Whether it’s a weekend trip to Vegas or a night out to a local casino, carrying more cash than usual can be both inconvenient and stressful. Credit cards reduce the clutter in your wallet in certain situations, but they’re not universally accepted in the gambling world.
Unfortunately, there’s no simple answer to where you can use a card to gamble; the rules not only depend on the way you choose to gamble, but vary state-to-state and card-to-card.
Being prepared and conscious of your limits is vital any time you’re chancing your money. The most important thing to remember is to only gamble with money you can afford to lose, which means setting limits and boundaries for yourself.
But, when it comes to knowing what card to use, how the process works or the restrictions wherever you’re wagering, let’s go over the house rules when it comes to the capabilities of your credit card.
Gambling using a credit card: How it works
Before knowing when and where you’re able to use a credit card, you should know what’s in store when it’s possible.
By definition, gambling is the purest way of risking your money, so card providers often make it expensive when you’re taking the chance.
Is gambling with a credit card a cash advance?
Credit card companies treat gambling charges on a credit card as cash equivalents. Therefore, the majority of credit card companies that do allow for gambling expenses will categorize these charges as cash advances.
There are a few things to know about cash advances. You’ll likely be charged a fee anywhere from 3% to 5% on any transaction — often matching the cost you’d face at an ATM. In the moment, this percentage might feel negligible given the distractions of a casino, but it can add up quickly. And, a cash advance has a high APR which isn’t granted a grace period, so you’ll be incurring interest charges right off the bat. It’s also worth noting that cash advances aren’t eligible for rewards-earning.
Can you dispute a charge?
Any time you decide you’d like to dispute a charge, it will start by you contacting your bank. That being said, you can certainly try, but getting past your bank and the merchant (a casino, online gambling site, etc.) to repeal a legitimate gambling charge has worse odds than the roulette table flashing green.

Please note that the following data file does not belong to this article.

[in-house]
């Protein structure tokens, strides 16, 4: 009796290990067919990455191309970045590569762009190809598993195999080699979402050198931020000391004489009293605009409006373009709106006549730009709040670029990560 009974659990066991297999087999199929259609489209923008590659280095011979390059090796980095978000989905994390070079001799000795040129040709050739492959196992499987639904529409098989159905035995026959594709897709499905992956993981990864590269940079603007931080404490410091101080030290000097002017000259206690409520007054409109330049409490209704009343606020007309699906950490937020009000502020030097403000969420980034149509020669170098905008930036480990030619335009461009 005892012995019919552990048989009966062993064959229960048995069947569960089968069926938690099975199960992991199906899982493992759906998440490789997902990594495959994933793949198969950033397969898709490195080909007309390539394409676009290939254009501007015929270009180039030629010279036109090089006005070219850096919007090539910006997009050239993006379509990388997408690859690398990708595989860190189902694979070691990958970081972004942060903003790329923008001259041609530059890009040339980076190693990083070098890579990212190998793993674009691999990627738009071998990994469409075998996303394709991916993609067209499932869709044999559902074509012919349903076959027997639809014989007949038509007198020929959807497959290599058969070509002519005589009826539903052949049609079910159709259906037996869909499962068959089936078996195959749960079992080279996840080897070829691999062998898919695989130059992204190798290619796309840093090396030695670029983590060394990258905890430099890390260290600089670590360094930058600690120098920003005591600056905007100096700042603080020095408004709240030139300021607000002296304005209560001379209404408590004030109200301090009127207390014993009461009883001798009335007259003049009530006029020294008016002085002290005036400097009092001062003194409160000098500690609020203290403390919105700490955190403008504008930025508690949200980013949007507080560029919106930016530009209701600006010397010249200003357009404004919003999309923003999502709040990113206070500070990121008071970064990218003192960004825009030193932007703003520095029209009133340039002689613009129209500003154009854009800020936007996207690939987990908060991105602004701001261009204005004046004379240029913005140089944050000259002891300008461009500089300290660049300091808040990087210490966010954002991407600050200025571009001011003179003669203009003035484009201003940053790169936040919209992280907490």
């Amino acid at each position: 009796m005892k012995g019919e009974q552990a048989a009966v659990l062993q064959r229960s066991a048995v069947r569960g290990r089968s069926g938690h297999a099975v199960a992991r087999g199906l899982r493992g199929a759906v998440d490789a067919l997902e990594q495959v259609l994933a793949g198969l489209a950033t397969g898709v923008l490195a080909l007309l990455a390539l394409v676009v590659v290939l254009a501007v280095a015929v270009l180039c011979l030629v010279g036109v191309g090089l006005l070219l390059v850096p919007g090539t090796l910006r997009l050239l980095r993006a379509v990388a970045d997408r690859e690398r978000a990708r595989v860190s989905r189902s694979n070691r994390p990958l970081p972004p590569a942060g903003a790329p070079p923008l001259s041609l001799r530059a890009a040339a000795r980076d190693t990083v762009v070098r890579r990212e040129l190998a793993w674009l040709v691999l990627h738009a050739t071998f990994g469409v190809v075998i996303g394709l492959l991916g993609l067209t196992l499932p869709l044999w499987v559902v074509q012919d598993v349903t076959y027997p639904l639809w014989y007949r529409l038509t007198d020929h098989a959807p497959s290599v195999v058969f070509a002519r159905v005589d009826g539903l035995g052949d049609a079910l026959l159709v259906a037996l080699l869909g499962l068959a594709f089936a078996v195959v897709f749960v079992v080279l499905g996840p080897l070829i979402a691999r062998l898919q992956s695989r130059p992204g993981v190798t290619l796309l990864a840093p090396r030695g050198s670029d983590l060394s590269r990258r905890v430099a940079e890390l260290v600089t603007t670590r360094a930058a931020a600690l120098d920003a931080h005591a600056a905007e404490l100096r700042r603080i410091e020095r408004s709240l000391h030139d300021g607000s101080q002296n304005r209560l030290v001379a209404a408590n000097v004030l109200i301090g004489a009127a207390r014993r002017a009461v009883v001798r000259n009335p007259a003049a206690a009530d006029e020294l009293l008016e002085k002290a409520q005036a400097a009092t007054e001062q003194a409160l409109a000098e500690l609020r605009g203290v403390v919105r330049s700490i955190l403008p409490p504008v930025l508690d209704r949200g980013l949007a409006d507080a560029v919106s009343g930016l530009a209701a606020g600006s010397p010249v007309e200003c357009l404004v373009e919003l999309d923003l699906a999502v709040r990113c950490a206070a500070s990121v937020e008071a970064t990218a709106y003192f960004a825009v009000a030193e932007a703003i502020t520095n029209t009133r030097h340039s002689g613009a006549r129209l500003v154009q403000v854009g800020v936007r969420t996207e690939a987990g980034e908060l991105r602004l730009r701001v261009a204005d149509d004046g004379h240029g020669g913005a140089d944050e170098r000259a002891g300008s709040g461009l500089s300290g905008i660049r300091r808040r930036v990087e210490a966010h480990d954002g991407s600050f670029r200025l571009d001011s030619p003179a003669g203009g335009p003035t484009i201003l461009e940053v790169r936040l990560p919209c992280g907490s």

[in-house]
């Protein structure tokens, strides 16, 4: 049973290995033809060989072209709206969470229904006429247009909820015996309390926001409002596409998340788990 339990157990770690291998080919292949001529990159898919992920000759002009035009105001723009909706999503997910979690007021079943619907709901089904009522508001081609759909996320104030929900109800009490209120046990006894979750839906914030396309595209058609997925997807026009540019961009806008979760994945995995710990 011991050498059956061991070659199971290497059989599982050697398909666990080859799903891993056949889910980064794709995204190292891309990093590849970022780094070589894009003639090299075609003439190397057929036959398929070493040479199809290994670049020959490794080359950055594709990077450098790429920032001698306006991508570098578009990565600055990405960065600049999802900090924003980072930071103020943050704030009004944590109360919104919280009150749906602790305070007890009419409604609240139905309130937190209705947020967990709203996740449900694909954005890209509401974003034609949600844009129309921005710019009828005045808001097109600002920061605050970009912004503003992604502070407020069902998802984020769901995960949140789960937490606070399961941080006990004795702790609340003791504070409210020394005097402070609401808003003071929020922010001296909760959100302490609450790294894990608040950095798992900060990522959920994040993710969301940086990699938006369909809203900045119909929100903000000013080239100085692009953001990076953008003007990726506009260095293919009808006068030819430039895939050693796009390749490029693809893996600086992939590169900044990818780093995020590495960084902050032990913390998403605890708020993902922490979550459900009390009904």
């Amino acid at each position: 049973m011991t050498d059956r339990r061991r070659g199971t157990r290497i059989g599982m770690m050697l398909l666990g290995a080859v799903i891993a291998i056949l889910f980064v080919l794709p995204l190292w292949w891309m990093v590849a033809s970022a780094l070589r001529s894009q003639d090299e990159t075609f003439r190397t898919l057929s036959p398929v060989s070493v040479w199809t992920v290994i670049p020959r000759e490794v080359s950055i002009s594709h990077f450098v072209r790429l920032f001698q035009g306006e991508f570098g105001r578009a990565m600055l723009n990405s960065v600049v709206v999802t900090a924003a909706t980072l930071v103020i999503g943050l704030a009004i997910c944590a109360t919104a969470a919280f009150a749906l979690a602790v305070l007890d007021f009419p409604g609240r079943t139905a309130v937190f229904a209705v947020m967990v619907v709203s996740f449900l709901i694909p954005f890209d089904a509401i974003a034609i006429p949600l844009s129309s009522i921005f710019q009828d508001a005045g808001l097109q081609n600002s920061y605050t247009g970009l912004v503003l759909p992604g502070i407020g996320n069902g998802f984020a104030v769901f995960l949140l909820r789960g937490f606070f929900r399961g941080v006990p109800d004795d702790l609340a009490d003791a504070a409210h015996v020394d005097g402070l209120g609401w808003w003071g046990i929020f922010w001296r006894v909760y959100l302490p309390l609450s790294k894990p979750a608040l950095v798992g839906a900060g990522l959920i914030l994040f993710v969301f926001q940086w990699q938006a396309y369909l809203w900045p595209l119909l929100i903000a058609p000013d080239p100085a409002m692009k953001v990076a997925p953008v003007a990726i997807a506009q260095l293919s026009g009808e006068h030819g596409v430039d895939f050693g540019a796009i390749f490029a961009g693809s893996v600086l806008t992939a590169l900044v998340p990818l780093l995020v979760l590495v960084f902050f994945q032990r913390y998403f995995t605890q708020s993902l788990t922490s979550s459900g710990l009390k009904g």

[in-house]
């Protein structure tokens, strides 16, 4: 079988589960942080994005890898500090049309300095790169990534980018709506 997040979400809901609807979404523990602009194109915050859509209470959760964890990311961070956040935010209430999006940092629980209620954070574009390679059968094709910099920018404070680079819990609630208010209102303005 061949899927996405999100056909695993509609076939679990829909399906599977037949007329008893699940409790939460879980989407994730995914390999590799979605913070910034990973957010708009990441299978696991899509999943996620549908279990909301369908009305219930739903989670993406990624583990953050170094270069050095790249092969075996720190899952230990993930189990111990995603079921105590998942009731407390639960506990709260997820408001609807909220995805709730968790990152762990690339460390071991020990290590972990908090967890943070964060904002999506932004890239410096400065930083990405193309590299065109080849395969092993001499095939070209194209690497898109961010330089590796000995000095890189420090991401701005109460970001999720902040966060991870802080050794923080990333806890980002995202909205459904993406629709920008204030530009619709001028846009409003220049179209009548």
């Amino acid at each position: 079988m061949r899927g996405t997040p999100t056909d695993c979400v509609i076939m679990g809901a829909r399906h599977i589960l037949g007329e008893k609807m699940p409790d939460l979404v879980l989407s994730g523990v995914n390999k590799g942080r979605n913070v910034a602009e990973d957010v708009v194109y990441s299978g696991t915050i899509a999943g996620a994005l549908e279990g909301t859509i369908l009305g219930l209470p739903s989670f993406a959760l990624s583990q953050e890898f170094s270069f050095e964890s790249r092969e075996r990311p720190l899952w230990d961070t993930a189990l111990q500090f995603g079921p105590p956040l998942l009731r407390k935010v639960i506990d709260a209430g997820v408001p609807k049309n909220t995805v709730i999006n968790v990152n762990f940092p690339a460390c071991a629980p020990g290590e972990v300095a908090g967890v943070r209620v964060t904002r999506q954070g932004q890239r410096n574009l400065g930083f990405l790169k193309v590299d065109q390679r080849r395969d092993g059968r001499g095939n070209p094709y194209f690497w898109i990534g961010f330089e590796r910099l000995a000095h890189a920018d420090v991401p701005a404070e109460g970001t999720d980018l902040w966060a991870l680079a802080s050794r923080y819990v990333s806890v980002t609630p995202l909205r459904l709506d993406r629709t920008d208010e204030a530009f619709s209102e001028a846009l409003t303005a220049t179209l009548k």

Being responsible and disciplined is lesson number one in any gambling handbook, so avoid putting yourself in a situation where you feel the urge to dispute a charge.
Where you can gamble with a credit card
Borrowing in order to gamble isn’t always a great idea, but preparing yourself prior to your gambling endeavors certainly is.
At the casino
If you’re planning a trip to Sin City or any other casino-hub, you should know that you can’t use your credit card directly to buy chips or play slots. In most states, casinos require cash or check to buy-in, and will send players to the ATM machine or cashier’s cage in order to play.
ATMs charge a hefty fee but the best way to prep for a trip to the casino or sportsbook is by carrying cash or setting up a line of credit beforehand.
The state of New Jersey allows for credit cards to back slot machine and table game players, but finding a casino that elects to do so is rare. These establishments keep limits on their payment methods to avoid dealing with the potentially rampant disputed charges.
It’s important to check your statement after any casino trip. There are times where dinner or drinks at the casino are categorized as cash advance charges due to the establishment’s merchant category code. There are two ways to best avoid unwarranted interest and charges in this case:
- Contact your card provider prior to spending to clarify whether these charges will be considered cash advances.
- When making a purchase at a casino, hold onto any receipts and report them to your card issuer if any charges are wrongfully categorized as cash advances.
In 2018, the U.S. Supreme Court ruled that states could decide for themselves when it comes to online gambling, which allowed New Jersey, Pennsylvania, Delaware, Rhode Island and West Virginia to join Nevada in its legalization. This has led to the recent emergence of online sportsbooks, casinos and daily fantasy sports, which you’ve likely seen ads for on your TV or when browsing the web.